Posted by Brad Egeland
This article describes the Formal Acceptance Document. This is just one example – I have other templates to provide at a later date – but I will go into some of the specifics concerning the document and provide some template text for the document itself. This is primarily for acceptance of a deployed system or project, but could also be modified to provide signoff for a specific deliverable document during the project such as a test plan or business requirements document.
Formal Acceptance Document
The formal acceptance document captures the concurrence of the customer, sponsor, and other stakeholders that the project has been completed and meets its objectives. The most common form of formal acceptance document is the customer acceptance document, acknowledging that the project has been developed as the customer originally requested.
Formal acceptance is used as the legal acknowledgment that the project deliverables have been delivered as intended. It is used to certify the project as complete and to release the project organization from any future obligations. Because of the important and heavily contractual nature of the document, it is normally developed early in the project and reviewed with the customer. It is then preserved and used during the phase or project closeout processes.
A formal acceptance document may be presented as a form or a letter. It will provide detail on the date of origin of the project, the project name, and the degree (if not total) of acceptance. In that the document requires a customer signature and is normally initiated by the project organization, it must be designed to ultimately cycle back to the project organization after being signed. It may reflect any interim or milestone acceptance documents that have been exchanged, but should serve as the ultimate determinant that the customer accepts the deliverables as generated.
This letter is to certify that all deliverables under project [name/number] have been delivered in accordance with the contract/agreement dated [date]. Interim approvals for these deliverables were accepted and signed on [dates]. This serves as affirmation that the latest and final deliverables under the project agreement have been conveyed, and we seek your concurrence.
If there are any outstanding issues or concerns that have not been addressed please alert [name] of our organization as soon as possible. We have appreciated serving you in this effort and look forward to our ongoing relationship. Please sign two copies of this letter, keeping one for your records and returning the other to us via the enclosed self-addressed, stamped envelope.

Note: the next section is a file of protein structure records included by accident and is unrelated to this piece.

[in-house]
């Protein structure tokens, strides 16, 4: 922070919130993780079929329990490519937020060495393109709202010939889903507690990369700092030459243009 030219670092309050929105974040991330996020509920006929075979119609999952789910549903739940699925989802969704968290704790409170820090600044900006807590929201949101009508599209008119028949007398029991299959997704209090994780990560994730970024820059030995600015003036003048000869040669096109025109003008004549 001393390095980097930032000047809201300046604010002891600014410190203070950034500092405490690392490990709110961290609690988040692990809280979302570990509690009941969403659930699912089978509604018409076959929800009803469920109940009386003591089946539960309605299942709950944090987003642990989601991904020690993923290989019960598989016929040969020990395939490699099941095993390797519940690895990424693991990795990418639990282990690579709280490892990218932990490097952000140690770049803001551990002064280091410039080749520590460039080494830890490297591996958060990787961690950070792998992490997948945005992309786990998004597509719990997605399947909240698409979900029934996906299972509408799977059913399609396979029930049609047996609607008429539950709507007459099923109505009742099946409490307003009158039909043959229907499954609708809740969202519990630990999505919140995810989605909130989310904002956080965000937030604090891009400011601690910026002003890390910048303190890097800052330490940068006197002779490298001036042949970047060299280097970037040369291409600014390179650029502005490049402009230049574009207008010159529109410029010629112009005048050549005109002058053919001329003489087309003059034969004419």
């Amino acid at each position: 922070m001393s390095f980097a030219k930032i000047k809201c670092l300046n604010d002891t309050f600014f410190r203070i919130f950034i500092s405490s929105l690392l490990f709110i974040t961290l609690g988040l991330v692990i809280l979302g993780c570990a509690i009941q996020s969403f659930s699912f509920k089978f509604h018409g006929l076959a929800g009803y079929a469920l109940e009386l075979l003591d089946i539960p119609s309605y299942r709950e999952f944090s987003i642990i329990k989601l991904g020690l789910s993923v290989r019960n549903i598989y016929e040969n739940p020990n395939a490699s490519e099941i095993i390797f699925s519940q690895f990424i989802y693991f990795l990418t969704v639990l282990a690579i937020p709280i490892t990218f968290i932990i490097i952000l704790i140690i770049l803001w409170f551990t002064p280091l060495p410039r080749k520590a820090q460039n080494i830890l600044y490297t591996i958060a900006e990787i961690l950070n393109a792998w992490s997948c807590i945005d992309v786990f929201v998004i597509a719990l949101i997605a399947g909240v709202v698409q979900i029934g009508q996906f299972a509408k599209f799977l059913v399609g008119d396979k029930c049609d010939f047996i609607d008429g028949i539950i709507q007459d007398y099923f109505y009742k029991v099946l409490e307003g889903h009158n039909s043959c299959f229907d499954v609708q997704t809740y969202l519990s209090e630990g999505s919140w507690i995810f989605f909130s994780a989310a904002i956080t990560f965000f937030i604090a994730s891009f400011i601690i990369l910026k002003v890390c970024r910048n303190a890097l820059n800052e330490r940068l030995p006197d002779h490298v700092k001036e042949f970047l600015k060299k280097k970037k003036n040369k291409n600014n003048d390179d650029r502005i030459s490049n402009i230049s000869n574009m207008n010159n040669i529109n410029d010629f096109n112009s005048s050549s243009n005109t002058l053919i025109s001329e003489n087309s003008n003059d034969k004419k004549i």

X______________________ (Signature of Customer)
Note that the customer acceptance letter does not go into a great deal of detail about the nature of the relationship, the type of work that was being performed, the level of effort, or the specifics of the project. In a formal acceptance document, the key is to reference a primary documentation source (like the contract) and to garner the customer signature. Some customers may perceive any supplements to the formal acceptance document as contractual addenda or as their approval or acceptance of certain behaviors or performance aspects that were not specified within the contract or project agreement.
As to the choice of a letter or form for formal acceptance, the letter creates more of a sense of professional warmth, whereas forms may be perceived as cold or pragmatic. Both serve the same function, but the nature of the relationship or corporate protocols may drive the use of one versus the other.
Because the formal acceptance document requires a commitment on the part of the customer, and because that commitment releases the project organization from further obligations (except for those outlined in the contract), some customers may use the issuance of the formal acceptance document as an opportunity to extract last-minute concessions from the project organization. It is important to note that the acceptance document reflects the project as contracted, and although organizations may choose to accede to the customer’s late requests, any major shifts in project approach or delivery may need to be acknowledged as either contract addenda or within the body of the formal acceptance document.
Tags: Business, business requirements, customer, deliverable, Design, issues, knowledge, organization, process, project, requirements document, review, signoff, stakeholder, stakeholders